USA v. Martinez, No. 20-50984 (5th Cir. 2021)

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This opinion or order relates to an opinion or order originally issued on October 20, 2021.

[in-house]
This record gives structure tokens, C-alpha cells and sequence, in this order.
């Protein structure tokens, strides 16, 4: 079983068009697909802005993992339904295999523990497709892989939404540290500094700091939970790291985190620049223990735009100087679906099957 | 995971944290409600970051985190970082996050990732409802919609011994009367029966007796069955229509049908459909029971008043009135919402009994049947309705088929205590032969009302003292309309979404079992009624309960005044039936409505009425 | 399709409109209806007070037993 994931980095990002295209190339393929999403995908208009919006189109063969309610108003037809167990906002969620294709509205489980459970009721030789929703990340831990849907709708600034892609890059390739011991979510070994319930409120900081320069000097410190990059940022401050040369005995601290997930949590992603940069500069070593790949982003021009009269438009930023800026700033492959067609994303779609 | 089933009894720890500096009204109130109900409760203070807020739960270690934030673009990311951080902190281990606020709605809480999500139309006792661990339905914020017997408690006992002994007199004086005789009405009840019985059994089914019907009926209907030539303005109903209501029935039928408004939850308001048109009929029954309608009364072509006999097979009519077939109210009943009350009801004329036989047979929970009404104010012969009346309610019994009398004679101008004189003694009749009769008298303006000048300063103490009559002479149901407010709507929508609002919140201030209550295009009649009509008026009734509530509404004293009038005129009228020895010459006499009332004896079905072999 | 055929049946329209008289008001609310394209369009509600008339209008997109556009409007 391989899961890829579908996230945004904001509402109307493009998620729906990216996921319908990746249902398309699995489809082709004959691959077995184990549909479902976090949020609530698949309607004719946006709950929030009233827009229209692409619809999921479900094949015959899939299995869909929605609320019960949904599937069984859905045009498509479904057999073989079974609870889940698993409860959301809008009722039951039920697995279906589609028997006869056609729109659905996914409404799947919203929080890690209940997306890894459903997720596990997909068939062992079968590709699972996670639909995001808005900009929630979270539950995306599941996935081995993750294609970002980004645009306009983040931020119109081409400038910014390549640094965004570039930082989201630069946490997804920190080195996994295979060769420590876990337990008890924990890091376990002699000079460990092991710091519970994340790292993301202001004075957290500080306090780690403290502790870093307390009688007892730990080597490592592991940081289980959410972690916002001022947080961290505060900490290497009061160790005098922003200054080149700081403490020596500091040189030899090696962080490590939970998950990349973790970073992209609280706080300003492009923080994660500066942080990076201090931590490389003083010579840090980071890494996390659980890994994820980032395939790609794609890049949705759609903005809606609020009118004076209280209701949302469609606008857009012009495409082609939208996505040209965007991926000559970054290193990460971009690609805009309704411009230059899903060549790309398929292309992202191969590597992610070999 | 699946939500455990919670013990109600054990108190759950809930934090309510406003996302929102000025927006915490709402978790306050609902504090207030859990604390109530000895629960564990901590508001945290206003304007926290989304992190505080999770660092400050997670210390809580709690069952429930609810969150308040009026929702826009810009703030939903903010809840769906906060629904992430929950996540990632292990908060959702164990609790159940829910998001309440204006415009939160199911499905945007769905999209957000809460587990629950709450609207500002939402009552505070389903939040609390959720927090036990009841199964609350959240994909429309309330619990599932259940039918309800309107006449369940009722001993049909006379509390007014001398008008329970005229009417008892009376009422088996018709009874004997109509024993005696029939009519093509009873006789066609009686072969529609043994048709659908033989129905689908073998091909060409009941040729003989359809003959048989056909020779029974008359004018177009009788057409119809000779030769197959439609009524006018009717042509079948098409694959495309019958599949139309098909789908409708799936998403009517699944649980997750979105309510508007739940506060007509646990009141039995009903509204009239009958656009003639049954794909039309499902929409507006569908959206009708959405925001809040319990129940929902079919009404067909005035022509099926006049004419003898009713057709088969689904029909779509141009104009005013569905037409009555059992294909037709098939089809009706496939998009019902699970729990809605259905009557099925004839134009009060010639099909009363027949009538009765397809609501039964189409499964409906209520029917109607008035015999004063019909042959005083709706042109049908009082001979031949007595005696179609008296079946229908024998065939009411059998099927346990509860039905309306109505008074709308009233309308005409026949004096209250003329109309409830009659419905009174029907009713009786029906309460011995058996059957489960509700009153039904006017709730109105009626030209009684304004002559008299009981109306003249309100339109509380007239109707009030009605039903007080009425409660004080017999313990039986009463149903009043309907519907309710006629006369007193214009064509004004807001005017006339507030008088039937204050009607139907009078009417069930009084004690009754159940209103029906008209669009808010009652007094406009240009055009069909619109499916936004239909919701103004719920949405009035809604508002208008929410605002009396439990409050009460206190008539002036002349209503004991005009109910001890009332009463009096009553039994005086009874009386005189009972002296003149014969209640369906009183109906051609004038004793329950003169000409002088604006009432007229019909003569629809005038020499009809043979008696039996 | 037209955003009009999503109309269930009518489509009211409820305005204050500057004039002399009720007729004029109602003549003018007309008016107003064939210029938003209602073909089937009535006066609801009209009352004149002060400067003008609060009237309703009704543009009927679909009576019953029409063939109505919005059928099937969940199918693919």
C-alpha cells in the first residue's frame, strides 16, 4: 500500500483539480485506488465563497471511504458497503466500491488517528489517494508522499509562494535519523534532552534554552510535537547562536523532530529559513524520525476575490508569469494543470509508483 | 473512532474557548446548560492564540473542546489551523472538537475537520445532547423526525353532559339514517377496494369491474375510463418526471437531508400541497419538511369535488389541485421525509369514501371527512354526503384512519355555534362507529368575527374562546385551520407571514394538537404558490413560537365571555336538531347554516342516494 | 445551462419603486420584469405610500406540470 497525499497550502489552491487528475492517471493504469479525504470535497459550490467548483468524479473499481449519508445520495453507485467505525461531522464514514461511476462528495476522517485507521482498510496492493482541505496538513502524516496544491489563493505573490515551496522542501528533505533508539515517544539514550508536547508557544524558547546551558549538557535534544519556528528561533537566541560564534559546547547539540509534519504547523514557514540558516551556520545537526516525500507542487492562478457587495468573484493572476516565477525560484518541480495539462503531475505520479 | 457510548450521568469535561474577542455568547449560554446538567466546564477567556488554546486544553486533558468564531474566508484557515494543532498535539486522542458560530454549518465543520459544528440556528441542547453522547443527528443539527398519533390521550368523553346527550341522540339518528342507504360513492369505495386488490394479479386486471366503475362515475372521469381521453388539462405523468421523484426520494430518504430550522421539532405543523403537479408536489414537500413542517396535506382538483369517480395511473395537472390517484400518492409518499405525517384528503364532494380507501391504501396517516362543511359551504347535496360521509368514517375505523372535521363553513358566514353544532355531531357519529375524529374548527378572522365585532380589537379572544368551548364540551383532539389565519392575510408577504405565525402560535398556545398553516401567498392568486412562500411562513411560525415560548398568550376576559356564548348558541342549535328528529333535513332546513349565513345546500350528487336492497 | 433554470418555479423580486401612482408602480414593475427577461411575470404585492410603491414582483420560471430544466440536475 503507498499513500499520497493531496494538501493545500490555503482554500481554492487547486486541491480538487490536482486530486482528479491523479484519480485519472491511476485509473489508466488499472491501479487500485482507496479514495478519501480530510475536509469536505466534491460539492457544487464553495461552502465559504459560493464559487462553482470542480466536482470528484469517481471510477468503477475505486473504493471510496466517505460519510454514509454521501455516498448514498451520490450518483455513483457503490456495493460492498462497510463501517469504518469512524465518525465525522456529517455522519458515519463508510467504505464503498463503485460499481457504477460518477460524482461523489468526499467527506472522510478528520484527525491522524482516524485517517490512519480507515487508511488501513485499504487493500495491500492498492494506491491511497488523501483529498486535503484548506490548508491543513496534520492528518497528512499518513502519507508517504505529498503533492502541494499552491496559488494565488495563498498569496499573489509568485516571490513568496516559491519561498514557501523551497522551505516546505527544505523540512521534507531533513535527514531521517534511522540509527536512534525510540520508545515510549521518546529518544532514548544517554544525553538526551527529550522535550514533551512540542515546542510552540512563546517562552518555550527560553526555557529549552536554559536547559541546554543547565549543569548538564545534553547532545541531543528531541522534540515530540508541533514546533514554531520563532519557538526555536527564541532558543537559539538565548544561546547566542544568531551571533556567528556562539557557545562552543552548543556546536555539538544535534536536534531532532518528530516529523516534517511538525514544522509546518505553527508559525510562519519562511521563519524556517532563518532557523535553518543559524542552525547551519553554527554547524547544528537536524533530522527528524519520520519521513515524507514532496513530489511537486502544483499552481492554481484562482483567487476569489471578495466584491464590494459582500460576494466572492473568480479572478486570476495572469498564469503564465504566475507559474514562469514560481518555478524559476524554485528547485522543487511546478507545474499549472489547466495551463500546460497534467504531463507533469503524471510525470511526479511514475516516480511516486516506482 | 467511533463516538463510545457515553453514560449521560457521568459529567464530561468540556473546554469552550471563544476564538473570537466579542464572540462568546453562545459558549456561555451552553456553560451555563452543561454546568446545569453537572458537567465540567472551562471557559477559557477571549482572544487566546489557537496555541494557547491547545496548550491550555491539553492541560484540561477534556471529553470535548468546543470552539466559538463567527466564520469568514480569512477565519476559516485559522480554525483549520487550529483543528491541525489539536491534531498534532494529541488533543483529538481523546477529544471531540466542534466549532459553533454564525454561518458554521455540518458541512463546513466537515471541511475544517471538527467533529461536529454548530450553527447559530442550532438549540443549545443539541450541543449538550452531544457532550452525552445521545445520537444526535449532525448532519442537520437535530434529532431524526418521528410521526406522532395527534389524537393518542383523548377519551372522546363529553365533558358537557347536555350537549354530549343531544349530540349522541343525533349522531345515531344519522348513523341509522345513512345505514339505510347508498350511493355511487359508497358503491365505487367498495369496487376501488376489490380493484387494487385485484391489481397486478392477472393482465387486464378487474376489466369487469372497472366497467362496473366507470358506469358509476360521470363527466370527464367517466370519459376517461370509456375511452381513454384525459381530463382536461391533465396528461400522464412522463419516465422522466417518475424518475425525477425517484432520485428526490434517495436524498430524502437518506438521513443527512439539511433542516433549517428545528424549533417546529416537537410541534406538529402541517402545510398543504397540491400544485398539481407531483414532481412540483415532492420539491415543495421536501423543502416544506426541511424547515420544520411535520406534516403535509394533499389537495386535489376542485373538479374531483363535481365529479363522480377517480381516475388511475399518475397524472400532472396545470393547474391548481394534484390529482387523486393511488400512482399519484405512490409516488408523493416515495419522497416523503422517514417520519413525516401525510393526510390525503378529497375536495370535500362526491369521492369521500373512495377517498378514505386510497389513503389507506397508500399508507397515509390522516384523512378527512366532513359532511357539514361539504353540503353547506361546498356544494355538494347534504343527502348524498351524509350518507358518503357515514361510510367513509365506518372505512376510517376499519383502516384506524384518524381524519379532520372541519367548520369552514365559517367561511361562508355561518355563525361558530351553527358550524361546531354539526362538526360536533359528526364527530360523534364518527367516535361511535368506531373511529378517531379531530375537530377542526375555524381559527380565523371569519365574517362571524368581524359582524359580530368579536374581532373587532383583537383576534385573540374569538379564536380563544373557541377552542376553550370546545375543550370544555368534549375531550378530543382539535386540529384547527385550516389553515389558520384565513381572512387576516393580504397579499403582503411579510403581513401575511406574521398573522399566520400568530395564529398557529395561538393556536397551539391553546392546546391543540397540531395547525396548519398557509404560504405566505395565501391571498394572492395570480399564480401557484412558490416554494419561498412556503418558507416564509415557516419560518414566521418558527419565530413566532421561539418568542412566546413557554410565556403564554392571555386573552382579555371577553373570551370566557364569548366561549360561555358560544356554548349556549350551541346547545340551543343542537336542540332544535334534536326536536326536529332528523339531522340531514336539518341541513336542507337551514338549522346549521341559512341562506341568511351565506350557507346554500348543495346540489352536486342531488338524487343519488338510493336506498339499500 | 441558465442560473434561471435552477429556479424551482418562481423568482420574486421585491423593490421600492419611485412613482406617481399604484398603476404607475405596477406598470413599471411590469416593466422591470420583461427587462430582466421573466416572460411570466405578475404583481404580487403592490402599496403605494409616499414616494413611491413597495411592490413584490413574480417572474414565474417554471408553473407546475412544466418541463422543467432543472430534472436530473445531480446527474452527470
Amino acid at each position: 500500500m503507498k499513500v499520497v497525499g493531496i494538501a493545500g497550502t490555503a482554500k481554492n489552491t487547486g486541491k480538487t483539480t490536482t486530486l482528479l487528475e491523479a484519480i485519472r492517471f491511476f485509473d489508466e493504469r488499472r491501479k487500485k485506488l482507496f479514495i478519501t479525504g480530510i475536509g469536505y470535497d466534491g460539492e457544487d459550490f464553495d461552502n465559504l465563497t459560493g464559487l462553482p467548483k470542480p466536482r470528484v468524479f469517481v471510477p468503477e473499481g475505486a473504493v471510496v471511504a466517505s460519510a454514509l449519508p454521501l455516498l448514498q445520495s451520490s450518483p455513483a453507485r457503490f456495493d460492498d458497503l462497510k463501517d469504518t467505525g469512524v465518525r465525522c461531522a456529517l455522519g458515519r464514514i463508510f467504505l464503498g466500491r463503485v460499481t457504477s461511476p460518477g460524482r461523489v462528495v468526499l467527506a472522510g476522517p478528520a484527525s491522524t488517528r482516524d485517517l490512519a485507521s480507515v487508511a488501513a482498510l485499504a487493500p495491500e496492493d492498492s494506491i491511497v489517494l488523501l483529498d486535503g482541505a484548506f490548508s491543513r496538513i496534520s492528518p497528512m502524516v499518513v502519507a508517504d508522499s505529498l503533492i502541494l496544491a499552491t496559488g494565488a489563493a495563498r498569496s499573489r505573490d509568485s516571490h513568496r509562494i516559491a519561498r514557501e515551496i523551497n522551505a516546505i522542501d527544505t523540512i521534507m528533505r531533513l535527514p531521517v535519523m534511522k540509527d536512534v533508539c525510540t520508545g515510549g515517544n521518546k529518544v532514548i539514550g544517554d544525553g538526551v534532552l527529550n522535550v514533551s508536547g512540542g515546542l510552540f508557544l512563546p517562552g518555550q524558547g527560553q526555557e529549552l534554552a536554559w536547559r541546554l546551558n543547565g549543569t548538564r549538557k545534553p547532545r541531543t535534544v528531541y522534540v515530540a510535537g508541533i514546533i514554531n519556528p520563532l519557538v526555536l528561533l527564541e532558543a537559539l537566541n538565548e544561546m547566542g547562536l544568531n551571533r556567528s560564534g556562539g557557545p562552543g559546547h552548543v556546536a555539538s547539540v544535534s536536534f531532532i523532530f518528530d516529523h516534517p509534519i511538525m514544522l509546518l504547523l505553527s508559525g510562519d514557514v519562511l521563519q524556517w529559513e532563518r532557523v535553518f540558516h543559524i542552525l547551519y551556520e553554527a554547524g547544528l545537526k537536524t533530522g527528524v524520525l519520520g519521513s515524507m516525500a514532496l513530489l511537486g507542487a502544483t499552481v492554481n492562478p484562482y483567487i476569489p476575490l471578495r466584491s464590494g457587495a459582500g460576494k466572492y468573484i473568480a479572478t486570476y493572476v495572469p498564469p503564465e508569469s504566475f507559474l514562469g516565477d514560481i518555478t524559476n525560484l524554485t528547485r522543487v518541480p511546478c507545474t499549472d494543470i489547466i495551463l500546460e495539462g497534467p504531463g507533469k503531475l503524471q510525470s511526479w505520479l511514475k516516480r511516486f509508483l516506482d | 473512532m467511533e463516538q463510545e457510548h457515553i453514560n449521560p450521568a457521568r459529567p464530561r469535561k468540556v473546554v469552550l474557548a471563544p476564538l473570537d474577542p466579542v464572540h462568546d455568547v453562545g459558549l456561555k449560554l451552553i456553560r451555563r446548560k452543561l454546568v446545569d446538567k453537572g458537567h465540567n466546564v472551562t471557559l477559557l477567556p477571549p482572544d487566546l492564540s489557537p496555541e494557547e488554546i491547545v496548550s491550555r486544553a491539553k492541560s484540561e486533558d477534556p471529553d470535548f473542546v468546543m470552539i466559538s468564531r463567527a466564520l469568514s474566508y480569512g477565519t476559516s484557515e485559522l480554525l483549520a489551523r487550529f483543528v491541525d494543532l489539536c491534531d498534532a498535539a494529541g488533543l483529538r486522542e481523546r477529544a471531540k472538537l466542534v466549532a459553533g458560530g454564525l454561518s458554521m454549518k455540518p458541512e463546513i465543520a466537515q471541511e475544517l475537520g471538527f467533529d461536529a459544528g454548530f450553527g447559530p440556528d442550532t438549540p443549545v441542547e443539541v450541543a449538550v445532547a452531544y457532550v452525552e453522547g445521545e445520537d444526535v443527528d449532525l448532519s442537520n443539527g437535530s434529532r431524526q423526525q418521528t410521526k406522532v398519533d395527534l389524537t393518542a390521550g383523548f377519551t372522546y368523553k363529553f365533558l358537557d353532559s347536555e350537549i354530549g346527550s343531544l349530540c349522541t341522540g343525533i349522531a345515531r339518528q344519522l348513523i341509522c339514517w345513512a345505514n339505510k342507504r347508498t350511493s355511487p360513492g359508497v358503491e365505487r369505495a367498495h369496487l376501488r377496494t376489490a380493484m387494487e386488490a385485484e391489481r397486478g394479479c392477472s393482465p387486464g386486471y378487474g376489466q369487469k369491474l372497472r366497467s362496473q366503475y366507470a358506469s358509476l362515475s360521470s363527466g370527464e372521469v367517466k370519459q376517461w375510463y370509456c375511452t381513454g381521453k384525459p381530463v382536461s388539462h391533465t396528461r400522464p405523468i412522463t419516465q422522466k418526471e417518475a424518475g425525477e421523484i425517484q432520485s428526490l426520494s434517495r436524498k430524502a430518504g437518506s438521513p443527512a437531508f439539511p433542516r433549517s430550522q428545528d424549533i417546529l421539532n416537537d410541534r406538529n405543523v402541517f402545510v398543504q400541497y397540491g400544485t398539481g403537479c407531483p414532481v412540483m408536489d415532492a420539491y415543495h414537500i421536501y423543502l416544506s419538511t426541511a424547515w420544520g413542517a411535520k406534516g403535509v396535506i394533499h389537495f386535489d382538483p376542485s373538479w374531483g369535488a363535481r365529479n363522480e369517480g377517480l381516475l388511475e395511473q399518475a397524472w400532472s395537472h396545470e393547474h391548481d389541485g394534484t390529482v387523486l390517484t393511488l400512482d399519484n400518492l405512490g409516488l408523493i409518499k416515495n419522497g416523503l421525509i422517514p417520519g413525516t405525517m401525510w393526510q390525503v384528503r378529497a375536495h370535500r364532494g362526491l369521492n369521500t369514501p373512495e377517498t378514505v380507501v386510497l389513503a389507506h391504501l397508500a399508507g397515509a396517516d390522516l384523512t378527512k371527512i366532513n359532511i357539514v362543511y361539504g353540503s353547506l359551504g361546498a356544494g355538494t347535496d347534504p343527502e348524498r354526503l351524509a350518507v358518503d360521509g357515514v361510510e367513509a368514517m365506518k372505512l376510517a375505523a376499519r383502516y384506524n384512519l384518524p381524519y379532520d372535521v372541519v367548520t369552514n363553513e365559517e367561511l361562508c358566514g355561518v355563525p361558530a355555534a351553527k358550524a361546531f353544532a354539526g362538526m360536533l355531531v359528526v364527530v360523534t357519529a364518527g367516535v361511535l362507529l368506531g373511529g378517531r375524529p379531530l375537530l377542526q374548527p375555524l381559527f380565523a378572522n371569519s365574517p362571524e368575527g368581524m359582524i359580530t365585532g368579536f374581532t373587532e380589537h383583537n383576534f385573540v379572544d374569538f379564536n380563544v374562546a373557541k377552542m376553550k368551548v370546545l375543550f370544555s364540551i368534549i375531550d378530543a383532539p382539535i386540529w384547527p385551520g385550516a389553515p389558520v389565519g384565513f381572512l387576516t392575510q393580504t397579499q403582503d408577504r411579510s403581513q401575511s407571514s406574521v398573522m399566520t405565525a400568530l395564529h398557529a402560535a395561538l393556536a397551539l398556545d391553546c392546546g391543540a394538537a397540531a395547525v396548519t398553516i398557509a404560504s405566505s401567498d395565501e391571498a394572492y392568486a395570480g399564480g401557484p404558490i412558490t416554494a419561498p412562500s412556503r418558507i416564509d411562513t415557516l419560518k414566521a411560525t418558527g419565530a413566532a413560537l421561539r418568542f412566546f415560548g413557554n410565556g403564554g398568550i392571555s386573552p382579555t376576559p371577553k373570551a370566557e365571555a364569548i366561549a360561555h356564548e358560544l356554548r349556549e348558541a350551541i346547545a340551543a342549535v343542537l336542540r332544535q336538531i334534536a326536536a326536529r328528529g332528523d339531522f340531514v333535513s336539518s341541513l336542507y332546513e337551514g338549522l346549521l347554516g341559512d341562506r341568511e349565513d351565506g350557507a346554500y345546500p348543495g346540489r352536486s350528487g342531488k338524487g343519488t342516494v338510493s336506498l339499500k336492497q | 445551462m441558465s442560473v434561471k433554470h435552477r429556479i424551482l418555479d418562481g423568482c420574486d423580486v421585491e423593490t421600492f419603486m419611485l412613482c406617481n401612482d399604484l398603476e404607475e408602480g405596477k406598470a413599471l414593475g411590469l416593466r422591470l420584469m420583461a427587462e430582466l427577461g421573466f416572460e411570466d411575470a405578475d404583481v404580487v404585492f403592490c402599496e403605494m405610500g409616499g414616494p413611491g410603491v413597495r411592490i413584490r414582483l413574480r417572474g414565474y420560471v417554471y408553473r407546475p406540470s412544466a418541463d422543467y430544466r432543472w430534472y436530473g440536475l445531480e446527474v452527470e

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Case: 20-50984 Document: 00516071303 Page: 1 Date Filed: 10/27/2021 REVISED United States Court of Appeals for the Fifth Circuit United States Court of Appeals Fifth Circuit FILED October 20, 2021 No. 20-50984 Summary Calendar Lyle W. Cayce Clerk United States of America, Plaintiff—Appellee, versus Joshua Martinez, Defendant—Appellant. Appeal from the United States District Court for the Western District of Texas USDC No. 7:20-CR-117-1 Before King, Costa, and Ho, Circuit Judges. Gregg Costa, Circuit Judge: Joshua Martinez pleaded guilty to drug and gun crimes. He filed a notice of appeal, but his attorney later moved to withdraw under Anders v. California, 386 U.S. 738 (1967). See also United States v. Flores, 632 F.3d 229 (5th Cir. 2011). Although Martinez did not object to his attorney’s view that an appeal would be frivolous, we asked the attorney to address whether a conflict existed between “the oral pronouncement of the conditions of supervised release at sentencing and the written judgment setting forth those Case: 20-50984 Document: 00516071303 Page: 2 Date Filed: 10/27/2021 No. 20-50984 conditions.” See United States v. Diggles, 957 F.3d 551, 556–59 (5th Cir.) (en banc), cert. denied, 141 S. Ct. 825 (2020). Counsel filed a supplemental Anders brief that addressed that issue and continued to maintain that an appeal was not warranted. Again, Martinez did not object. We agree with defense counsel that a nonfrivolous basis for appealing the supervised release conditions does not exist. We thus will grant the motion to withdraw. It is worth explaining why the pronouncement of supervised release conditions in this case does not present an appealable issue under our recent en banc decision in Diggles. Martinez’s Presentence Report recommended the “mandatory and standard conditions of supervision” as well as a search condition. At sentencing, the district court confirmed that Martinez had reviewed the Presentence Report and did not object to it. The court then announced that it was adopting the Presentence Report. It also told Martinez that the court was imposing “the standard and mandatory conditions of supervision” as well as the recommended search condition. The written judgment that later issued included the 17 standard conditions listed in the Western District of Texas’s Order on Conditions of Probation and Supervised Release. See also Diggles, 957 F.3d at 561 & n.6 (noting with approval the longstanding practice in some districts of standing orders that list recommended conditions). The only conceivable pronouncement problem is that the district court did not cite the district’s standing order when it orally imposed the “standard conditions.” As defense counsel explains, however, that does not provide a basis for appeal. Because the court told Martinez it was imposing “standard conditions,” he had notice and an opportunity to object (or, at a minimum, to ask for more specificity about the conditions). Martinez did not object, so any appeal would be subject to plain error review. Id. at 560 2 Case: 20-50984 Document: 00516071303 Page: 3 Date Filed: 10/27/2021 No. 20-50984 (explaining that an opportunity to object “exists when the court notifies the defendant at sentencing that conditions are being imposed”). We have difficulty seeing any error—and certainly not the obvious one necessary to correct forfeited issues, see id. at 559 (citing Puckett v. United States, 556 U.S. 129, 135 (2009))—in orally imposing “standard conditions” and then including in the judgment the district’s usual “standard conditions.” There is no notice problem. Even before sentencing, the Presentence Report notified Martinez that “standard conditions” would likely be imposed. The Western District’s standing order provided “advance notice” of what those conditions might be. Id. at 560. At sentencing, the court twice notified Martinez that it was imposing standard conditions. First, it adopted the PSR, which recommends standard conditions. Second, it announced that it would impose “standard” conditions. Given the longstanding existence of the Western District’s standing order, defense counsel certainly knew that the standard conditions being imposed were the ones listed in the standing order and included in the judgment form created by the Administrative Office of the United States Courts. See United States v. Cabello, 916 F.3d 543, 546 (5th Cir. 2019) (Elrod, J., concurring) (observing that the four district courts in Texas have issued orders that incorporate the standard conditions listed in the AO’s judgment form). Indeed, Martinez’s appellate counsel acknowledges this common understanding in seeking to dismiss the appeal. Martinez thus had in-court notice of the conditions being imposed and ample opportunity to object. As that notice and opportunity to object are the hallmarks of the pronouncement requirement, the district court complied with Diggles. See 957 F.3d at 560 (holding that the “pronouncement requirement” is satisfied when the sentencing court “gives notice of the sentence and an opportunity to object”). There is no variance between the written judgment and the conditions pronounced at sentencing. 3 Case: 20-50984 Document: 00516071303 Page: 4 Date Filed: 10/27/2021 No. 20-50984 Accordingly, counsel’s motion for leave to withdraw is GRANTED and the appeal is DISMISSED. See 5TH CIR. R. 42.2. 4